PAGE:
There were plenty of shattered pieces to pick up after McLaren-Honda’s struggling collaboration continued to fall apart in Japan.
Even Mercedes’ Niki Lauda was drawn into the saga, having suggested that his old team boss Ron Dennis should end the uncertainty about Jenson Button’s future by simply coughing up the agreed money.
Lauda was publicly rebuked on the grid by Dennis on Sunday.
“I just wanted to help,” the Austrian legend explained, “to keep Jenson in formula one as the last gentleman in this sport.”
Dennis, reportedly sick in bed with a virus on Saturday, also tried to repair the damage on Sunday by saying he always intended to keep Button on the team for 2016.
But when told about Dennis’ confirmation, Button was unimpressed.
“That’s his choice,” he said, “but I’m not going to comment on something that I don’t know the future of.
“It’s a private matter that shouldn’t be publicised,” Button added. “It’s not the right time to say anything because nothing is done.”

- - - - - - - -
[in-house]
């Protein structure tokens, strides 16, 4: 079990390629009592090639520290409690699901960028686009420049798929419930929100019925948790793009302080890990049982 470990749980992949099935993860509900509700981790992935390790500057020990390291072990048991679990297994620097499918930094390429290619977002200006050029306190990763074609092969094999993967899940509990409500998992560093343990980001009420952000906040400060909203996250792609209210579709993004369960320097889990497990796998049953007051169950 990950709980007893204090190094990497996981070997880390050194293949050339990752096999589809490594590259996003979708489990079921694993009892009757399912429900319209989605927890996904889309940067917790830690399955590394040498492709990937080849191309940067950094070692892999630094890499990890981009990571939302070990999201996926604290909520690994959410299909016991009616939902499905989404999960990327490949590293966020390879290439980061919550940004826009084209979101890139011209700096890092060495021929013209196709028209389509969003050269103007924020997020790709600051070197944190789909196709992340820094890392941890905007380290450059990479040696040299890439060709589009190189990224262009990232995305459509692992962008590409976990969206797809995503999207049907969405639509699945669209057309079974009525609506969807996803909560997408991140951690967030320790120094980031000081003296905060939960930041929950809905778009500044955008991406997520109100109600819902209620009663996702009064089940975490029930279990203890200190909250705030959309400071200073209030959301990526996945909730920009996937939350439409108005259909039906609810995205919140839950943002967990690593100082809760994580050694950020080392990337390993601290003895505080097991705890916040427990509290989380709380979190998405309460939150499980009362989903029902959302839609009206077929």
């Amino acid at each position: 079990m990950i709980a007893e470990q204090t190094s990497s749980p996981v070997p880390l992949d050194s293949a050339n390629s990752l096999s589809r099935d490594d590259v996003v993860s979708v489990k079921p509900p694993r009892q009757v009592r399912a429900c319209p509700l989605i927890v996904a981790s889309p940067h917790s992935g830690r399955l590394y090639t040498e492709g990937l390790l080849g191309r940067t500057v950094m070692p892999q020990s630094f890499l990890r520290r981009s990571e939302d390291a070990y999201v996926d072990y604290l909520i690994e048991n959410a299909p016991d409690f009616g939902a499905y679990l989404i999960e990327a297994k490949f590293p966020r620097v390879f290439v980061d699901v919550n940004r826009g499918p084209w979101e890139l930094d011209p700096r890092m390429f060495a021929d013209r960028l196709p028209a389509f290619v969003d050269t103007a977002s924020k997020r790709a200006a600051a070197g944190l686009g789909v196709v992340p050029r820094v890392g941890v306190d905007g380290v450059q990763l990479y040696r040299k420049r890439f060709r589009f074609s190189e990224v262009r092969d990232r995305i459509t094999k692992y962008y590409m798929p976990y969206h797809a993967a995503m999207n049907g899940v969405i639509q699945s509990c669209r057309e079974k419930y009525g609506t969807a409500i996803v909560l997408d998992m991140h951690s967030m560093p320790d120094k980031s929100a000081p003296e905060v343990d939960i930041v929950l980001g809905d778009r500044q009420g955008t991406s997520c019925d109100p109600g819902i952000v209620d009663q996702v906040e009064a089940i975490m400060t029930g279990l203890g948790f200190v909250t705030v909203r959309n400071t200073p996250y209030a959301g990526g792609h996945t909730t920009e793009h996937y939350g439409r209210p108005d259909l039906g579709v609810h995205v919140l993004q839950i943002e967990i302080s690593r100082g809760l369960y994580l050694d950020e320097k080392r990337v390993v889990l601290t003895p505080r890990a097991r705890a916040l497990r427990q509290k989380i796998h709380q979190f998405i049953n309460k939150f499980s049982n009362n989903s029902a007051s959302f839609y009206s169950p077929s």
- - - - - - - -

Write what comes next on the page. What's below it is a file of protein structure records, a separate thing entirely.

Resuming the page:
Dennis had said the matter of Button’s contract was “simple”, but Button insisted: “There’s been a lot going on. It’s not been straightforward.”
Dennis also spent time fighting fires on Fernando Alonso’s side of the garage on Sunday, despite accusing the Spaniard of a lapse of “professionalism” when he compared Honda’s power unit to a “GP2 engine”.
Alonso then signed off the race weekend by answering “I don’t know” as to whether he will still be a McLaren driver in 2016.
“I don’t know what he means by that comment,” said Dennis. “I’m surprised as I spoke to him earlier today, he has a contract and he understands the contract.”
Indeed, Alonso used Twitter late on Sunday to back-paddle on what Dennis acknowledges is a case of “demotivation” and “frustration”.
Alonso said radio conversations, although transmitted globally, are essentially “private chats”, as he also pledged his future to the Woking team.
“No one should have any doubt that I have three years with McLaren and my career in F1 will end with this team, hopefully winning everything,” he added.
And Spain’s El Confidencial newspaper also quoted Alonso as saying: “Honda has my full support.
“The people from Honda, when they see you, come and ask for forgiveness and patience, and the support remains the same but – hey – when you are passed by (Sauber’s Marcus) Ericsson … it’s hard.”
Dennis explained: “Anything that’s coming out of our drivers at the moment has its origin in frustration and disappointment and demotivation.
“We are all demotivated, but we will get there. It’s just painful at the moment.” (GMM)